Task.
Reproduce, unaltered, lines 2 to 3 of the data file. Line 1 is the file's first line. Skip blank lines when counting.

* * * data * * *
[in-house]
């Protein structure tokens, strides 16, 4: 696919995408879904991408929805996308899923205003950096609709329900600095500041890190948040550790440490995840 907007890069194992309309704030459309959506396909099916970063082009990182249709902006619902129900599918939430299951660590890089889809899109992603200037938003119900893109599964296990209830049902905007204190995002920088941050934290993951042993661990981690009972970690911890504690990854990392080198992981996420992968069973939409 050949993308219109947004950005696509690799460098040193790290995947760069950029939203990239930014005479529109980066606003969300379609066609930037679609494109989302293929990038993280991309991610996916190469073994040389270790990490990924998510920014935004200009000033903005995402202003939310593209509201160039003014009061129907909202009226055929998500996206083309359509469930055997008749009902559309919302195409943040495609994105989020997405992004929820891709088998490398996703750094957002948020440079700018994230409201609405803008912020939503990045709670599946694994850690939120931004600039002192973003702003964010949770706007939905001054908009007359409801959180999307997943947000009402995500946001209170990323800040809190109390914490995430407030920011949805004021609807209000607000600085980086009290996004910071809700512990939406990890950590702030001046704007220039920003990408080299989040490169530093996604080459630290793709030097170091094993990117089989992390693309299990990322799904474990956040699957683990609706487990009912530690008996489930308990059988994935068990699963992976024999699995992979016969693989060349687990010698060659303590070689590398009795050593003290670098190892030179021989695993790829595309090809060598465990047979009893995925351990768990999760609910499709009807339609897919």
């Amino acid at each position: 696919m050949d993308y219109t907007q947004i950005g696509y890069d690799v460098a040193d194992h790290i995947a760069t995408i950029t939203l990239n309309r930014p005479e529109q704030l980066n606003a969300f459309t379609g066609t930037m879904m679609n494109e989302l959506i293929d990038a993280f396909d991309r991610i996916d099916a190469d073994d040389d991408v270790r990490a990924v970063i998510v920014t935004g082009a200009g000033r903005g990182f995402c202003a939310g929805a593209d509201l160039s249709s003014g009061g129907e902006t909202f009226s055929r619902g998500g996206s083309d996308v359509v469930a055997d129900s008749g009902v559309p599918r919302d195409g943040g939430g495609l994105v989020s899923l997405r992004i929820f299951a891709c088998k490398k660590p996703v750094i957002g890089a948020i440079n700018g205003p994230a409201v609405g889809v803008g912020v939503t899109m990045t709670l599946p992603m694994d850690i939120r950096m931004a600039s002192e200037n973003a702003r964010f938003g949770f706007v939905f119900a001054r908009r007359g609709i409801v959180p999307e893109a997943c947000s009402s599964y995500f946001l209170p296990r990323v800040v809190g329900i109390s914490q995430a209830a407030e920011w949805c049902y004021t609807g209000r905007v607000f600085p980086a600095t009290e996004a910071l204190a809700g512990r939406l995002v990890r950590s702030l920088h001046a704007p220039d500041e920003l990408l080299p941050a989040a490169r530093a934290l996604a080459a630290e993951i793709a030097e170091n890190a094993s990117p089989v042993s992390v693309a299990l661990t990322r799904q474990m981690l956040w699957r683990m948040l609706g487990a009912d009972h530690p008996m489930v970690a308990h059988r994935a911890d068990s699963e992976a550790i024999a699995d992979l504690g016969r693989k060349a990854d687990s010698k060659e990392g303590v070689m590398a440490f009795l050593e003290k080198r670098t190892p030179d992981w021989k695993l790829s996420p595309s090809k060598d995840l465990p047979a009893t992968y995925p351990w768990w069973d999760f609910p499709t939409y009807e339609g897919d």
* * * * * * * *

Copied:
């Protein structure tokens, strides 16, 4: 696919995408879904991408929805996308899923205003950096609709329900600095500041890190948040550790440490995840 907007890069194992309309704030459309959506396909099916970063082009990182249709902006619902129900599918939430299951660590890089889809899109992603200037938003119900893109599964296990209830049902905007204190995002920088941050934290993951042993661990981690009972970690911890504690990854990392080198992981996420992968069973939409 050949993308219109947004950005696509690799460098040193790290995947760069950029939203990239930014005479529109980066606003969300379609066609930037679609494109989302293929990038993280991309991610996916190469073994040389270790990490990924998510920014935004200009000033903005995402202003939310593209509201160039003014009061129907909202009226055929998500996206083309359509469930055997008749009902559309919302195409943040495609994105989020997405992004929820891709088998490398996703750094957002948020440079700018994230409201609405803008912020939503990045709670599946694994850690939120931004600039002192973003702003964010949770706007939905001054908009007359409801959180999307997943947000009402995500946001209170990323800040809190109390914490995430407030920011949805004021609807209000607000600085980086009290996004910071809700512990939406990890950590702030001046704007220039920003990408080299989040490169530093996604080459630290793709030097170091094993990117089989992390693309299990990322799904474990956040699957683990609706487990009912530690008996489930308990059988994935068990699963992976024999699995992979016969693989060349687990010698060659303590070689590398009795050593003290670098190892030179021989695993790829595309090809060598465990047979009893995925351990768990999760609910499709009807339609897919």
């Amino acid at each position: 696919m050949d993308y219109t907007q947004i950005g696509y890069d690799v460098a040193d194992h790290i995947a760069t995408i950029t939203l990239n309309r930014p005479e529109q704030l980066n606003a969300f459309t379609g066609t930037m879904m679609n494109e989302l959506i293929d990038a993280f396909d991309r991610i996916d099916a190469d073994d040389d991408v270790r990490a990924v970063i998510v920014t935004g082009a200009g000033r903005g990182f995402c202003a939310g929805a593209d509201l160039s249709s003014g009061g129907e902006t909202f009226s055929r619902g998500g996206s083309d996308v359509v469930a055997d129900s008749g009902v559309p599918r919302d195409g943040g939430g495609l994105v989020s899923l997405r992004i929820f299951a891709c088998k490398k660590p996703v750094i957002g890089a948020i440079n700018g205003p994230a409201v609405g889809v803008g912020v939503t899109m990045t709670l599946p992603m694994d850690i939120r950096m931004a600039s002192e200037n973003a702003r964010f938003g949770f706007v939905f119900a001054r908009r007359g609709i409801v959180p999307e893109a997943c947000s009402s599964y995500f946001l209170p296990r990323v800040v809190g329900i109390s914490q995430a209830a407030e920011w949805c049902y004021t609807g209000r905007v607000f600085p980086a600095t009290e996004a910071l204190a809700g512990r939406l995002v990890r950590s702030l920088h001046a704007p220039d500041e920003l990408l080299p941050a989040a490169r530093a934290l996604a080459a630290e993951i793709a030097e170091n890190a094993s990117p089989v042993s992390v693309a299990l661990t990322r799904q474990m981690l956040w699957r683990m948040l609706g487990a009912d009972h530690p008996m489930v970690a308990h059988r994935a911890d068990s699963e992976a550790i024999a699995d992979l504690g016969r693989k060349a990854d687990s010698k060659e990392g303590v070689m590398a440490f009795l050593e003290k080198r670098t190892p030179d992981w021989k695993l790829s996420p595309s090809k060598d995840l465990p047979a009893t992968y995925p351990w768990w069973d999760f609910p499709t939409y009807e339609g897919d």